Philip Auerswald recently took advantage of arch-villain Syndrome (from the Pixar movie The Incredibles) to paint a tongue-in-cheek picture of his relationship with Bill Easterly. Entertained and emboldened by this, I was reminded of my own insight from watching (more than once I’m afraid) The Incredibles with my sons. Mine was not a Buddy Pine (a.k.a. Syndrome) moment but it did share a moment of sympathy with Syndrome. In the clip below Syndrome explains how, having invented technology that gives him the equivalent of super power, he plans to sell that technology so that “when everyone’s super, no one will be“.
For me, Syndrome’s monologue highlighted how important it is to have not just access but affordable access in Africa. Perhaps this seems obscure but stay with me.
Communications infrastructure has the potential for impact in two different dimensions. The first is efficiency and we have seen a abundant evidence of that at both micro and macro economic level. Communication infrastructure makes everything easier. It can turn an individual into an enterprise and it can drive down the incidence of mortality from malaria. Amazing. But that is just half of the story. The other half is innovation. The kind of innovation that gave birth to Google, Facebook, Twitter, et al. Innovation that is enabled by having low to non-existent penalties for failure.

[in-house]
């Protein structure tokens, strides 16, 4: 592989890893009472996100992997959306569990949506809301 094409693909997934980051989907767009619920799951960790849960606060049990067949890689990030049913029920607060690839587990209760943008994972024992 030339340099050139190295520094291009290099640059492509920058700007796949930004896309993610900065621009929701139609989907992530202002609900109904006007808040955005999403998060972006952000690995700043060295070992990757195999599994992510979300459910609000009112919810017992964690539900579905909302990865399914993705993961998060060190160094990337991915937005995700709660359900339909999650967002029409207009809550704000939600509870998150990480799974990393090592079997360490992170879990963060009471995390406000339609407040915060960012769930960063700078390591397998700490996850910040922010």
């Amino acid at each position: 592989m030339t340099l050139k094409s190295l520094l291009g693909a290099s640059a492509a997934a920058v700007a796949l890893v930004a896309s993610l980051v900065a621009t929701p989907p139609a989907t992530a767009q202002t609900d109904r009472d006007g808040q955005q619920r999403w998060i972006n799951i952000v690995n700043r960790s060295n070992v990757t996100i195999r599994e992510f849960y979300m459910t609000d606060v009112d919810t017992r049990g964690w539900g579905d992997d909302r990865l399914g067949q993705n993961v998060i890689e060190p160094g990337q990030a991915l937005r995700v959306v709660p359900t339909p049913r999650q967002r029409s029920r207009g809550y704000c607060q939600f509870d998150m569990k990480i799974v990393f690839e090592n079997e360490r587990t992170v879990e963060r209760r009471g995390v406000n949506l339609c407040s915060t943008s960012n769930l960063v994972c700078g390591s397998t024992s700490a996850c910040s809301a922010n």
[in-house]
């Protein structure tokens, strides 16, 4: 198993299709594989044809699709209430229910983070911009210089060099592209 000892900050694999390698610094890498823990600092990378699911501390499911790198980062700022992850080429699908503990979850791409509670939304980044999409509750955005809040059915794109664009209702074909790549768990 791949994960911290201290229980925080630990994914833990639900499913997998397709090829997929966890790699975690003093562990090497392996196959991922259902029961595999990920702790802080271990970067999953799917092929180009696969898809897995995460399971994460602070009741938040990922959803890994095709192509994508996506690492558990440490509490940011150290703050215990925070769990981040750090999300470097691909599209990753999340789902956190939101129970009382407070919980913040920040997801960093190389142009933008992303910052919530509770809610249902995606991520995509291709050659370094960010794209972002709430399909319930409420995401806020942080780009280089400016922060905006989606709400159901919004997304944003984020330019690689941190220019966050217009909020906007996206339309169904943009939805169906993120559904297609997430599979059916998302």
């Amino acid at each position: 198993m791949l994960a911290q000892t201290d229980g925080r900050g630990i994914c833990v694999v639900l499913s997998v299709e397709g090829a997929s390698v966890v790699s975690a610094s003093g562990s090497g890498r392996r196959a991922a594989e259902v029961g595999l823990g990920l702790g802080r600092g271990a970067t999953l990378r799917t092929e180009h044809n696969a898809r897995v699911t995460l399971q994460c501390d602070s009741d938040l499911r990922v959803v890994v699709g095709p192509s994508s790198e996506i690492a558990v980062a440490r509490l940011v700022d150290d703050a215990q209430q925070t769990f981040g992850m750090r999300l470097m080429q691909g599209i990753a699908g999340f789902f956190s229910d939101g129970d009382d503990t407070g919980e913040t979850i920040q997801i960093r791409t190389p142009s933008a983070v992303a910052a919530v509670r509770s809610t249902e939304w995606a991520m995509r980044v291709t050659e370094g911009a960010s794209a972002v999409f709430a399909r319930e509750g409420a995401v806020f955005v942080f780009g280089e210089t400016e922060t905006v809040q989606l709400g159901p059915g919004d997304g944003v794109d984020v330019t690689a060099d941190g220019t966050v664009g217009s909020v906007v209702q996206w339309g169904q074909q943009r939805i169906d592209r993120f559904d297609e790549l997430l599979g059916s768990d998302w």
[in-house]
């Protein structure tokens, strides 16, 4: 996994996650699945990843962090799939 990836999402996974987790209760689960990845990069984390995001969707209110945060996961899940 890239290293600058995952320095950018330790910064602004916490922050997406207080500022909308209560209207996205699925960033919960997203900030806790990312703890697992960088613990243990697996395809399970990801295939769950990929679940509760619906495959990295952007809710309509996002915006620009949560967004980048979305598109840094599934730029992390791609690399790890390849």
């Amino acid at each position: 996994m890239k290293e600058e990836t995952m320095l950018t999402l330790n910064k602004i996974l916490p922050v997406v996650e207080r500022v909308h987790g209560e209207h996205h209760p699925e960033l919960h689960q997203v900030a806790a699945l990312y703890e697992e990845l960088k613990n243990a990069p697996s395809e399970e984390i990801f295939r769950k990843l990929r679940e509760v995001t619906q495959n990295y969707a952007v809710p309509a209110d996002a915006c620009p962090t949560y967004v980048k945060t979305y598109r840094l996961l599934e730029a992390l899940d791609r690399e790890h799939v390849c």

When access is expensive, the lesson from failure is a painful one. Clay Shirky put this best in an interview a few months ago. He said,
You need a very low cost of experimentation, right? If things are expensive to try people will hold back from trying them and they’ll spend all their time trying not to fail. If the cost of experimentation falls though, and I mean falls precipitously, then people will spend a lot of time experimenting, and instead of not failing, the goal becomes to fail informatively to learn something from the things you tried.
In the rich world, where few think twice about bandwidth caps or how many mobile phone calls or text messages they can afford to send in a day, innovation is rife. The rich world is busy generating new ideas and business models faster than people can digest them. Lots of them are complete nonsense but that is kind of the point. Instead of predicting the future like the mobile operators in Africa are trying to do with specialised products and services, the future is emerging in the rich world through an evolutionary explosion of new ideas and businesses.
So here is my Syndrome message: Low cost of access can turn a country into a super-power by enabling everyone to be an innovator, allowing everyone to explore the adjacent possible. This explosion of innovation is non-linear. Increasingly, any country without very low cost access is like a child left on the platform as the train of the knowledge economy pulls out. Africa has a billion resilient, amazing, creative people in it. A very tiny percentage of them have the kind of wealth that would give them freedom to innovate without fear of failure. It’s great that mobiles have created more efficiencies on the continent and some innovation. Driving down the cost of access will give African countries super innovation powers… and when everyone’s super….